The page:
Magdalena Zofia Wynne-Griffith
I sampled textiles during my five years of Art College. It was then I fell in love in with tapestry making. When it comes to felting though, I am completely self-taught.
Eight years ago I went through a rough patch. I was looking for ways to cheer myself up, a new passion, something to bring colour and a bit of joy into my life. My sister introduced me to felted jewellery. In a matter of days, I was hooked. I wanted to know everything about the technique. I researched the topic online, watched numerous tutorials, bought a few books. I joined online and local feltmaker associations to see what fellow artists were up to. Two years later I took part in my first London exhibition.
“Painting” with wool combines my drawing skills, passion for colour and love of fibre crafts. Before getting into tapestry, I mainly produced black and white, intricate graphics and poster-like acrylics. Felting gives me the opportunity to transfer both into something completely unique, that can also cosy up a room and give any interior a wow factor.
To produce one piece take me anywhere between 3 weeks and 2 months. The process is incredibly laborious (every minute of it is pure joy). The timescale depends on the size and difficulty involved. Flat pieces are pretty straightforward. My woollen reliefs, on the other hand, require much higher level of skill and tones of patience.
My work is based mainly on my own drawings, although I’ve translated a few well known masterpieces into the language of wool, too. In fact, the very first piece I created was based on Van Gogh’s Irises. I’m obsessed with flowers and strong women, and these two subjects can be found in each of my tapestries.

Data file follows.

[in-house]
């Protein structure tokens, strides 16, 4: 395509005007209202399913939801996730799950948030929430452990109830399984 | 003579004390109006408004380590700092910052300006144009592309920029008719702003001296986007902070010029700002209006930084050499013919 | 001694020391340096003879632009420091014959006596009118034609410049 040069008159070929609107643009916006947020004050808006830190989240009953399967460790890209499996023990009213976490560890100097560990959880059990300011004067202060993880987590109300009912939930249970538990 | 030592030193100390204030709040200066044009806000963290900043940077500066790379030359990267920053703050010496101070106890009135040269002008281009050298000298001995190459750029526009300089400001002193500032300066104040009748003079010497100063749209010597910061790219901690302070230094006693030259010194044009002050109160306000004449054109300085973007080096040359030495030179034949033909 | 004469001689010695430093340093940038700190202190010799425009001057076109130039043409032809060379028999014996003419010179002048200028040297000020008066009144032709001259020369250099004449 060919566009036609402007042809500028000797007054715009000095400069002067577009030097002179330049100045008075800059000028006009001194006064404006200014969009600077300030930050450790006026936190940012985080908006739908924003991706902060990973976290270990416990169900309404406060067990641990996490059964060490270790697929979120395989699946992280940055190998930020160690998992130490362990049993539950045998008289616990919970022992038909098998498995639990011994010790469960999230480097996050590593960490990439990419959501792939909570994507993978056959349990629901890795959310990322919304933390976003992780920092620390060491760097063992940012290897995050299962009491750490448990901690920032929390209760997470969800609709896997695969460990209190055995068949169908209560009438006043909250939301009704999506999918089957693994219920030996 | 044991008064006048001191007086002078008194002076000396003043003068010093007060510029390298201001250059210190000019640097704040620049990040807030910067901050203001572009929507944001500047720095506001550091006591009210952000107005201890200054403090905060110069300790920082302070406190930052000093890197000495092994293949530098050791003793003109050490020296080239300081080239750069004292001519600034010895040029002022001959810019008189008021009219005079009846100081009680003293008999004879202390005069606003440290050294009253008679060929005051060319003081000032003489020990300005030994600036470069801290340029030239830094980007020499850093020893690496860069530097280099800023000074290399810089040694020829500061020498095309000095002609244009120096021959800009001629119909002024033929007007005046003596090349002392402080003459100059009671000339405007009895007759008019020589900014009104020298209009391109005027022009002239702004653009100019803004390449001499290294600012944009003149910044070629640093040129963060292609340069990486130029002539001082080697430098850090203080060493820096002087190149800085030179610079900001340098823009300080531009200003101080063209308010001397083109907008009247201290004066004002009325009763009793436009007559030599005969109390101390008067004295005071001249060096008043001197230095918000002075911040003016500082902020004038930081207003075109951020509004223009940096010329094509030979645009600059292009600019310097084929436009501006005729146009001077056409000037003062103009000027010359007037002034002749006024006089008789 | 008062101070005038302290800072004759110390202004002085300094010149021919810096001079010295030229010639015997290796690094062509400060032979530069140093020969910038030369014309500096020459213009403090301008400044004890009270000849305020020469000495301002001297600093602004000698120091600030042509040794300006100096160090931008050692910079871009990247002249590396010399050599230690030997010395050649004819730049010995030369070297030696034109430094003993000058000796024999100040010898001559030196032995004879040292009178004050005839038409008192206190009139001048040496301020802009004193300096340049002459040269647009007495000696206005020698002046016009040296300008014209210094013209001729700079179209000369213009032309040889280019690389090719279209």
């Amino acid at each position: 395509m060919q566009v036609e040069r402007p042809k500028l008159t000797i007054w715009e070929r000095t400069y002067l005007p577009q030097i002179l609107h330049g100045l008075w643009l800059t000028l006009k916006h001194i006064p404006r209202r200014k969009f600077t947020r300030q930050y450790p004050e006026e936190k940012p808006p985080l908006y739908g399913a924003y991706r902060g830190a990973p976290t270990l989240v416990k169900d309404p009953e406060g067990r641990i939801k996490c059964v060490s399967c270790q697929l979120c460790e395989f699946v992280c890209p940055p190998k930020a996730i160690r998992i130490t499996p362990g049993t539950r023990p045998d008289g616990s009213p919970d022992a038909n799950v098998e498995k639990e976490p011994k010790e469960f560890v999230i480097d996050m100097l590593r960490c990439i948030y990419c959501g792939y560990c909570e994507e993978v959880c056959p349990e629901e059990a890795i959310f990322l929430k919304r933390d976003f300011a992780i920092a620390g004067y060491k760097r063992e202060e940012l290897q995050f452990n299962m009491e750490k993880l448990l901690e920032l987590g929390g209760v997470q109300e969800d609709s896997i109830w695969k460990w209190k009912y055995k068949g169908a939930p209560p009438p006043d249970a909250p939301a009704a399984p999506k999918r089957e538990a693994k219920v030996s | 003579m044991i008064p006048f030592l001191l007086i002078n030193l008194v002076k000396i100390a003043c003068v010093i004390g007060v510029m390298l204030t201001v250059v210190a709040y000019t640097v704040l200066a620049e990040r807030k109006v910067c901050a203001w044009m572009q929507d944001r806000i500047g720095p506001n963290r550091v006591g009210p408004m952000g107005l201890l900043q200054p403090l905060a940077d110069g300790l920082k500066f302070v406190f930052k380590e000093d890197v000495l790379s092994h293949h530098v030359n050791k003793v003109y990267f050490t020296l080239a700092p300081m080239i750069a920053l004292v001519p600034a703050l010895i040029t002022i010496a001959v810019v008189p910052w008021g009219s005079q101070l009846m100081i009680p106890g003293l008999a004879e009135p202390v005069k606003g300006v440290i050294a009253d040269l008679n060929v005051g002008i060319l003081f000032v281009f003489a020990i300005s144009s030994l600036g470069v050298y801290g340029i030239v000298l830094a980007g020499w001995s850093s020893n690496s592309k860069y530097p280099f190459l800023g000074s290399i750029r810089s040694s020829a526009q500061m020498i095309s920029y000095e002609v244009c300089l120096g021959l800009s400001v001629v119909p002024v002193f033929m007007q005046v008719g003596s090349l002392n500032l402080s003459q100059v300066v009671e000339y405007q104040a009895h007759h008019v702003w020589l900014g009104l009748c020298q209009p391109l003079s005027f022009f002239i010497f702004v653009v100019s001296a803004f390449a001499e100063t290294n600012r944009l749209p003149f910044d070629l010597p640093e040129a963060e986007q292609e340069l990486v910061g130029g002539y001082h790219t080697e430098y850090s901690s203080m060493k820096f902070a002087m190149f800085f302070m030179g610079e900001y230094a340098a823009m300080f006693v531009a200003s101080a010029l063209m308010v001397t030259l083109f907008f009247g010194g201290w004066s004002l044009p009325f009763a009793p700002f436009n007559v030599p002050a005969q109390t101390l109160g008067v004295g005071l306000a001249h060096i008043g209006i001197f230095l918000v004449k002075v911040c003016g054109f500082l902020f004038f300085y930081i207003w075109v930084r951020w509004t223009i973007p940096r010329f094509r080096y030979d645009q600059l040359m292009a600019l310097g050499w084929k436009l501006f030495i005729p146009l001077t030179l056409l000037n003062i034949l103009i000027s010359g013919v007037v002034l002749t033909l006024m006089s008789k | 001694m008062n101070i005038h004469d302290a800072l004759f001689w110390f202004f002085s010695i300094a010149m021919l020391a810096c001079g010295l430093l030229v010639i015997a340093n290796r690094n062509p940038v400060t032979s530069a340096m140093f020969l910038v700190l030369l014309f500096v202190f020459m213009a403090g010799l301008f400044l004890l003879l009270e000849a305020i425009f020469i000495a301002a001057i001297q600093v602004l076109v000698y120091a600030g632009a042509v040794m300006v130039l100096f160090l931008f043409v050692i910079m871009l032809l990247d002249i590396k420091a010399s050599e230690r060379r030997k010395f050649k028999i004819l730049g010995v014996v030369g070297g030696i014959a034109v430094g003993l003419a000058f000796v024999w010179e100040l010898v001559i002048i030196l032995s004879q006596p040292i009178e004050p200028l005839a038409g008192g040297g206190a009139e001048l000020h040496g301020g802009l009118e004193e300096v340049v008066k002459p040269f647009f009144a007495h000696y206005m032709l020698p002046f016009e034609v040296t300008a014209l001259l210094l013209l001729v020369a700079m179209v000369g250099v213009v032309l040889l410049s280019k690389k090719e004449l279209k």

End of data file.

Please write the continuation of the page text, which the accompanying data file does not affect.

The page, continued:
To create a piece, I combine two main felting techniques: wet and needle felting. Wet felting is the method that uses heat, water and agitation to shrink wool into dense material. I use it to form a background and the foundation of the final piece. They are canvases onto which I paint with my felting needles. Needle felting interlocks wool fibres to form a more condensed material. It is much more time consuming, but gives me more control over the lines and colours. Every little step dictates another so, although the stabbing might seem mechanical, it never ceases be extremely creative too.
My 3-dimensional pieces are produced in exactly such way: every ball is made from layers of wool stabbed into each other, and then, again stabbed onto the background, without one stitch, nor a drop of glue. I use organic, hand dyed Merino wool, rarely only combined with silk thread or touch of synthetic fibres, just for that extra shining effect. The colour is the key. I let myself go completely - the bolder the contrast, the better. Wool gives me the opportunity of creating patches of clear, bright colours (bit like my acrylics) locked within dark contouring (bit like my graphics). Some compared my style to art of stained glass.
I work constantly, switching between drawing and felting. I’ve recently begun series of Ladies Portraits. Anyone interested can follow me on Facebook or visit my website.